EIU WeatherCenter


Your SkyWatch Brief


A Service of WEIU NewsWatch and EIU WeatherCenter in the Department of Geology/Geography
Extended Forecast & Discussion

Weather & Geography News


EIU Geographers Premier "Illinois' Skies"

Illinois' Skies is a quarterly magazine that features stories about the skies and landscapes of Illinois, the Midwest, the Nation, and the world.

In this edition of "Illinois' Skies:" Cloud Classification, Storm Tracks, California Drought, and the infamous Polar Vortex. Watch the Vernal Equinox Edition...


Craig & Page Investigate the Effects of Drought in California

Drought east of the Rockies is much different than drought west of the Rockies. While the lack of precipitation in the Midwest affects crops and water supply in rural regions, drought impacts farmers and agriculture in a serious way that leads to unemployment.

Project directors, Cameron Craig and Nate Page, traveled to the Central Valley in California to talk with water officials about the influence of drought on agriculture and urban centers. Read More from TCPFilms...


EIU Film Team Plans Project to Southwest

At the beginning of each semester, Cameron Craig, geographer in the Department of Geology/Geography, asks his classes the primary question that gets to the essence of the situation, "how will we all endure as water resources dwindle with a changing climate?" With puzzled expressions, he sometimes gets a single response, "there is no concern, we have plenty of water." Read More...


Winter's Wrath of 2014

Winter has certainly has shown its teeth this season with 20.4" of snow since December and bone chilling temperatures. This will be a winter to remember just like the Blizzard of 1978 and the record breaking cold Arctic blast of January 1994!

To begin the year, 5.2" of snow fell across the region on New Year's Day. The second storm came in on January 5th and snow started falling in Charleston at 3:30AM and continued through 8PM. The heaviest snowfall occurred between 8AM and 1PM that Sunday. The total depth was recorded at 11.2". Winds began to increase to about 20 mph Sunday evening and continued to gust to 35 mph. After the last snowflake fell, the cold Arctic air began to push into the region. Overnight temperatures dropped to -11F breaking the 1924 record (-10F). Wind chill values across the region were between -30F and -45F. On Monday, January 6th, daytime highs never got higher than -1F in Charleston breaking the coldest high temperature on record.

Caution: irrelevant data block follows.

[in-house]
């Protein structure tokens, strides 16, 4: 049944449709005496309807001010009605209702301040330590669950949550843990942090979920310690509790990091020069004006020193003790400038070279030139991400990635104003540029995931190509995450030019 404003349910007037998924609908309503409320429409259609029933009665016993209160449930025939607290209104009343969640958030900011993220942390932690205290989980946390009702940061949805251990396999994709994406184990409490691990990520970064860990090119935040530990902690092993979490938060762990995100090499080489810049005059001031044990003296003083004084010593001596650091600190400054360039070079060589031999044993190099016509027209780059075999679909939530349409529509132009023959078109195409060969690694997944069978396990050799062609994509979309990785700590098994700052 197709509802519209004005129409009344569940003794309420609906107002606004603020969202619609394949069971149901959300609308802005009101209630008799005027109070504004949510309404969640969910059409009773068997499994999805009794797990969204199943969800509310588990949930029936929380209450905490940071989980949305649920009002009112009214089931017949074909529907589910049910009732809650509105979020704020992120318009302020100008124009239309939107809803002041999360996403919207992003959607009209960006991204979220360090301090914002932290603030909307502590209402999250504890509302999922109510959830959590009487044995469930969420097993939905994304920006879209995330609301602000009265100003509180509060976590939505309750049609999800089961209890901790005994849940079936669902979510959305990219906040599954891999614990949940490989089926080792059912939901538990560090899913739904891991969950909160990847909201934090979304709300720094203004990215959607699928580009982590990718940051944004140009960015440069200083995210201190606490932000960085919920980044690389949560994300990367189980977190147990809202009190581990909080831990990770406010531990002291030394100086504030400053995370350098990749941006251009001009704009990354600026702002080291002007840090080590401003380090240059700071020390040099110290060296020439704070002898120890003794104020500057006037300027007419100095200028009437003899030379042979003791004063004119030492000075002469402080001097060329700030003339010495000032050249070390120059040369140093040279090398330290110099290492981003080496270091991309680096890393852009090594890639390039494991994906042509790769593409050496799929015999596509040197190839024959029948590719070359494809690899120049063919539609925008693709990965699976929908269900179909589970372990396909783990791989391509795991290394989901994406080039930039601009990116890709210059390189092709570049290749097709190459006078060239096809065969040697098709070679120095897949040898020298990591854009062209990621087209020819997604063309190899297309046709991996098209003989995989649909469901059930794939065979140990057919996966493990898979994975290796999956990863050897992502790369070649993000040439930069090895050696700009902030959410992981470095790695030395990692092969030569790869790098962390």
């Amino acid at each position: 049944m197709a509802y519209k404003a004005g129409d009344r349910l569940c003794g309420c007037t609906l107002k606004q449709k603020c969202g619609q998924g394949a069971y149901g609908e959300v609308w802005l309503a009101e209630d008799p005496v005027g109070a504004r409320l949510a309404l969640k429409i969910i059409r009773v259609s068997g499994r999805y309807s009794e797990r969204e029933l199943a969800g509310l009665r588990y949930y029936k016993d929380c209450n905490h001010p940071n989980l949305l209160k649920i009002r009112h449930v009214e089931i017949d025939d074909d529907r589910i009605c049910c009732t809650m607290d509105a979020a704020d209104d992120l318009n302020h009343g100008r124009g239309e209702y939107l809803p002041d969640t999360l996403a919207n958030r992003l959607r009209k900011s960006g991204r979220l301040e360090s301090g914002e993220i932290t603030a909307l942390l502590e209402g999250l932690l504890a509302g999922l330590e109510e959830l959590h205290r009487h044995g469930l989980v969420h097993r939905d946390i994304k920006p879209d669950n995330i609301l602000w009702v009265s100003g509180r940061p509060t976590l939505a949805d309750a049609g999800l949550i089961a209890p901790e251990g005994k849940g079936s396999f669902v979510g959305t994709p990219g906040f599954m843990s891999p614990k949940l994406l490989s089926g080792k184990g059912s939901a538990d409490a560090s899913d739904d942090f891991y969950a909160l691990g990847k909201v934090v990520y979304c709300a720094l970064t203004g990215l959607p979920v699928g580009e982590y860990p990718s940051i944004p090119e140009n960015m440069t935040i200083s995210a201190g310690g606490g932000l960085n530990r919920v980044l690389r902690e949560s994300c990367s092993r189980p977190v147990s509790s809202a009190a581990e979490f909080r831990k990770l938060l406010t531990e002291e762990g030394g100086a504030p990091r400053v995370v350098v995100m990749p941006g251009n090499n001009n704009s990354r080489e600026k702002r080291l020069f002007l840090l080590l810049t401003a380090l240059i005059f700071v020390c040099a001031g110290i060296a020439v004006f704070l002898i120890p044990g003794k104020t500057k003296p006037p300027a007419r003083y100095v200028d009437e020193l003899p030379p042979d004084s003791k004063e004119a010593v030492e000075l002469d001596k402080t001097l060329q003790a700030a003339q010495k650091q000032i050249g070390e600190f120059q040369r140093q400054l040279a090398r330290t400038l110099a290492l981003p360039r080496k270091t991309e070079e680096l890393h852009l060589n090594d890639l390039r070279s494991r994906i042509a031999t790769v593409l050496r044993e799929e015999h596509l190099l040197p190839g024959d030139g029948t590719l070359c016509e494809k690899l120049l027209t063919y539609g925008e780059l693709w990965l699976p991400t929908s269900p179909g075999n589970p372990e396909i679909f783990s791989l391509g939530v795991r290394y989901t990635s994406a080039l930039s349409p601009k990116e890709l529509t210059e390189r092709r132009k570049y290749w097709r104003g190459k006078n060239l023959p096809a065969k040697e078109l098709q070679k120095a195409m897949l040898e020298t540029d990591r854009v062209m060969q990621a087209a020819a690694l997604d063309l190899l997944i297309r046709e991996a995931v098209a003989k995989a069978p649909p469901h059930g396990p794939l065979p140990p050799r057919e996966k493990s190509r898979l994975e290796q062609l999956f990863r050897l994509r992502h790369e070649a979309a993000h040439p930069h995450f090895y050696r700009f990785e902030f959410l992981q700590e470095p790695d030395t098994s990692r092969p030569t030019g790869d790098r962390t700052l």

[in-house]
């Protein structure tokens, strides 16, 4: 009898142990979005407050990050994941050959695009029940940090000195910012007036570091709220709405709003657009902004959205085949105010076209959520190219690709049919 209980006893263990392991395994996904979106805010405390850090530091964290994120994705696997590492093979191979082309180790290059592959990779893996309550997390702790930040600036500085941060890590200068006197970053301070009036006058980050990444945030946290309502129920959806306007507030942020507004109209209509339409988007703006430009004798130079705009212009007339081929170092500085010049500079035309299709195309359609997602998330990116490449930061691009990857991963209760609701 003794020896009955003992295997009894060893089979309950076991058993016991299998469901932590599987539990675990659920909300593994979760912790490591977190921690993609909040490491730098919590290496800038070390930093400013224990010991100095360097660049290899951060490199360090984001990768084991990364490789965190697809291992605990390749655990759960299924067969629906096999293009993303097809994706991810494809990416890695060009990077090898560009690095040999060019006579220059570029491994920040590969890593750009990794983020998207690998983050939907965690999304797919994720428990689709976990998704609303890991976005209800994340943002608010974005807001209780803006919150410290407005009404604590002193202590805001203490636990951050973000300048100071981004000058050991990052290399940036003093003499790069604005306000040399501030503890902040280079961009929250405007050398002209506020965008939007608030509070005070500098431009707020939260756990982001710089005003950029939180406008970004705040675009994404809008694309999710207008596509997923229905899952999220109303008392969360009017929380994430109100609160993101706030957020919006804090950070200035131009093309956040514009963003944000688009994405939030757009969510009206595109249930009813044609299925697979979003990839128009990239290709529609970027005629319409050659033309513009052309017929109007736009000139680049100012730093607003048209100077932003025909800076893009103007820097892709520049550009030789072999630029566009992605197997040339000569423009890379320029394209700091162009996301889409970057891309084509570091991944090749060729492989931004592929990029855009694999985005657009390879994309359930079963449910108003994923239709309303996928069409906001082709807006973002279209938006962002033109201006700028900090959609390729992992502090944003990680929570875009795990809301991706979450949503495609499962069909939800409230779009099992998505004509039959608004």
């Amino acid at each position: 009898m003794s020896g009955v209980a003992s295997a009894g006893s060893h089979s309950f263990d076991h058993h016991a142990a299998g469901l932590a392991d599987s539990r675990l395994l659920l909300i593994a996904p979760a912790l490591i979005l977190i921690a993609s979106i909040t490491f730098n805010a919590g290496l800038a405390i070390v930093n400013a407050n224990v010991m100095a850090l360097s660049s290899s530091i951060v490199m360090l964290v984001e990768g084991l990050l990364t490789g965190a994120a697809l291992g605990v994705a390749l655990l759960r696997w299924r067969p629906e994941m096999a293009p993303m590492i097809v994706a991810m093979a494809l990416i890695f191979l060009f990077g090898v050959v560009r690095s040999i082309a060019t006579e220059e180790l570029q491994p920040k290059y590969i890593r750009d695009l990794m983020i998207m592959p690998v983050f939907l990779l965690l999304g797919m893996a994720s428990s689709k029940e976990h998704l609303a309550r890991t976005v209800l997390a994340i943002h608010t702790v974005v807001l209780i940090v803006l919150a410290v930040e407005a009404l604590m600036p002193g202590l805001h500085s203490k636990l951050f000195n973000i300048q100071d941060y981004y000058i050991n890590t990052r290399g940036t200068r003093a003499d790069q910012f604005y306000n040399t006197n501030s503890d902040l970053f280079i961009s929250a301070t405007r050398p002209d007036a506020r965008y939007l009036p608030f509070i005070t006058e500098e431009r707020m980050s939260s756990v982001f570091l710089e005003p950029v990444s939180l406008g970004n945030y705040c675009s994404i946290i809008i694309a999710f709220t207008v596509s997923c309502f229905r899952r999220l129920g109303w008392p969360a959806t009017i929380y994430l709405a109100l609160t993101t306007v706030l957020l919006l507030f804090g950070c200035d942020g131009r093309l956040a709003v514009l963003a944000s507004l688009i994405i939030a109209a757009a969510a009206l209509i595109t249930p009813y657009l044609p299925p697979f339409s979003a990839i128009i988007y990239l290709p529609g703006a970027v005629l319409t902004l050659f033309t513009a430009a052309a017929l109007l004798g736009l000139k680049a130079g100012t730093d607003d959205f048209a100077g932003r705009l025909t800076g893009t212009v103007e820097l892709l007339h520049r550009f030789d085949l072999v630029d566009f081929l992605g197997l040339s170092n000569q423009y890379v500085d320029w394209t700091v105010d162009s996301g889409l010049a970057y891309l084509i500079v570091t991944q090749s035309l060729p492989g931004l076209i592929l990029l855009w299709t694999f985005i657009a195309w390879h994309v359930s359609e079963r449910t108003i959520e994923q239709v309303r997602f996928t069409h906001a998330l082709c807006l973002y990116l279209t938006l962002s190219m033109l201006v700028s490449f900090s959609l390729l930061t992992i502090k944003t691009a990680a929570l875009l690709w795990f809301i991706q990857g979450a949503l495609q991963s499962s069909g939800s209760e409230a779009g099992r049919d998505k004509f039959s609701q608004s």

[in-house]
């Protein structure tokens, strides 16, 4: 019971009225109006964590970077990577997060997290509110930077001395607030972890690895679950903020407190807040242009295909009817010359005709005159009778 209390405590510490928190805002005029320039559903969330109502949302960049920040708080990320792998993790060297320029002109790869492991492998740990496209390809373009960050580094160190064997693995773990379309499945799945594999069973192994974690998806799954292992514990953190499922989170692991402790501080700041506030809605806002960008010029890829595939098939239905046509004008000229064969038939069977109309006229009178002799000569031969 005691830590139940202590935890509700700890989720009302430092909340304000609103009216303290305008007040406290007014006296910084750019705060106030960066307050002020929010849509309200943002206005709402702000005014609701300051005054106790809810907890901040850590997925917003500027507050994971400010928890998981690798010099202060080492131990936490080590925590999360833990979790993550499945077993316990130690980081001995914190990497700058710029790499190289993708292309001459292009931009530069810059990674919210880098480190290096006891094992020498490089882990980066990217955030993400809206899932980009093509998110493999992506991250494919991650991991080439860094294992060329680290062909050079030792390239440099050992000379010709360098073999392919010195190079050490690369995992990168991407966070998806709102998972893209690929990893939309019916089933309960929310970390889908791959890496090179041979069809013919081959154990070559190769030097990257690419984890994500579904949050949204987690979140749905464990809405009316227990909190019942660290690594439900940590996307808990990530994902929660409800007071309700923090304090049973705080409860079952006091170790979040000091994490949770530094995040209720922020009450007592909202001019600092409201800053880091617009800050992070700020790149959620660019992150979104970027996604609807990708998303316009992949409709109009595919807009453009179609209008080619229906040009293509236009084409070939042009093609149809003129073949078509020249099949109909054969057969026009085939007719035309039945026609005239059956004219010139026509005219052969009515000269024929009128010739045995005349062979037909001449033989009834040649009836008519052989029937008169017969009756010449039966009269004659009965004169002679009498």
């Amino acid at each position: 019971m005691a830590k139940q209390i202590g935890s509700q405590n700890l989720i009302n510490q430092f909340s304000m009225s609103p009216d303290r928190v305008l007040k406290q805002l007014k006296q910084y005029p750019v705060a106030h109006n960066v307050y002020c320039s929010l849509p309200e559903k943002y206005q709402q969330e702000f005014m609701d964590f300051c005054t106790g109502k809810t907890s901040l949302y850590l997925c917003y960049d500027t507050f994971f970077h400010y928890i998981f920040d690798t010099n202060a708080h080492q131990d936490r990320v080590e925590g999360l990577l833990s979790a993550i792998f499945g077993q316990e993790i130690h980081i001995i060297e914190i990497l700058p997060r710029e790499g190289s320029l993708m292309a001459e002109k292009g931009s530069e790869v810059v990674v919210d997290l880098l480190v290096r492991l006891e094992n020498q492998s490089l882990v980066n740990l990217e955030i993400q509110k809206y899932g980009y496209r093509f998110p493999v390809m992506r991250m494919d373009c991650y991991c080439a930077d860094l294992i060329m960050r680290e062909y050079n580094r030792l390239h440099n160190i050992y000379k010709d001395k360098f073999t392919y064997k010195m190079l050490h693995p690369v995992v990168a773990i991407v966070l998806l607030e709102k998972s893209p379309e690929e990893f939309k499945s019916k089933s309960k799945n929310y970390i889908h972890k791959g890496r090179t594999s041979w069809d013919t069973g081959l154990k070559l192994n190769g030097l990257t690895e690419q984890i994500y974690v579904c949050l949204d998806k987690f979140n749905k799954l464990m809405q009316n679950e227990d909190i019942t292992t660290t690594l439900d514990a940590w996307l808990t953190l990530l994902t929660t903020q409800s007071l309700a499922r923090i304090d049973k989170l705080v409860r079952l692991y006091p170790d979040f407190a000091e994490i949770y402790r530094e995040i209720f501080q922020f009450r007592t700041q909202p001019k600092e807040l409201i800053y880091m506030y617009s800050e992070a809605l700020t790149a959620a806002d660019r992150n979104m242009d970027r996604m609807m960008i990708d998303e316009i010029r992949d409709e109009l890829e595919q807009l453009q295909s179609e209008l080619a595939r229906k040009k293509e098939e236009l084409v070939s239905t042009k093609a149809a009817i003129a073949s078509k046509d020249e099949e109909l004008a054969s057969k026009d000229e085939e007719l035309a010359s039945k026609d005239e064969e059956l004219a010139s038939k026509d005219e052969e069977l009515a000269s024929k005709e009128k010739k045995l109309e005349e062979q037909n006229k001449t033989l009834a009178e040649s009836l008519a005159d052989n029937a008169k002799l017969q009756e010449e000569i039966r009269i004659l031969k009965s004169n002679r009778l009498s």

Snow accumulation and harsh winter winds kept most of the region indoors until Tuesday afternoon. Salt would not work due to the extremely cold temperatures. Many people have asked, "is this it for winter?" The answer is a simple, "NO!" Winter is still very young and we can possibly expect a few more events like this.


EIU/NWS Climate Station Data

Check-out the daily climatological data collected by students in the Department of Geology/Geography.

November and December 2013 are available. Once quality control has been completed for 2013, we will provide the complete data series (around January 20th).

Get Current Climate Data for Charleston...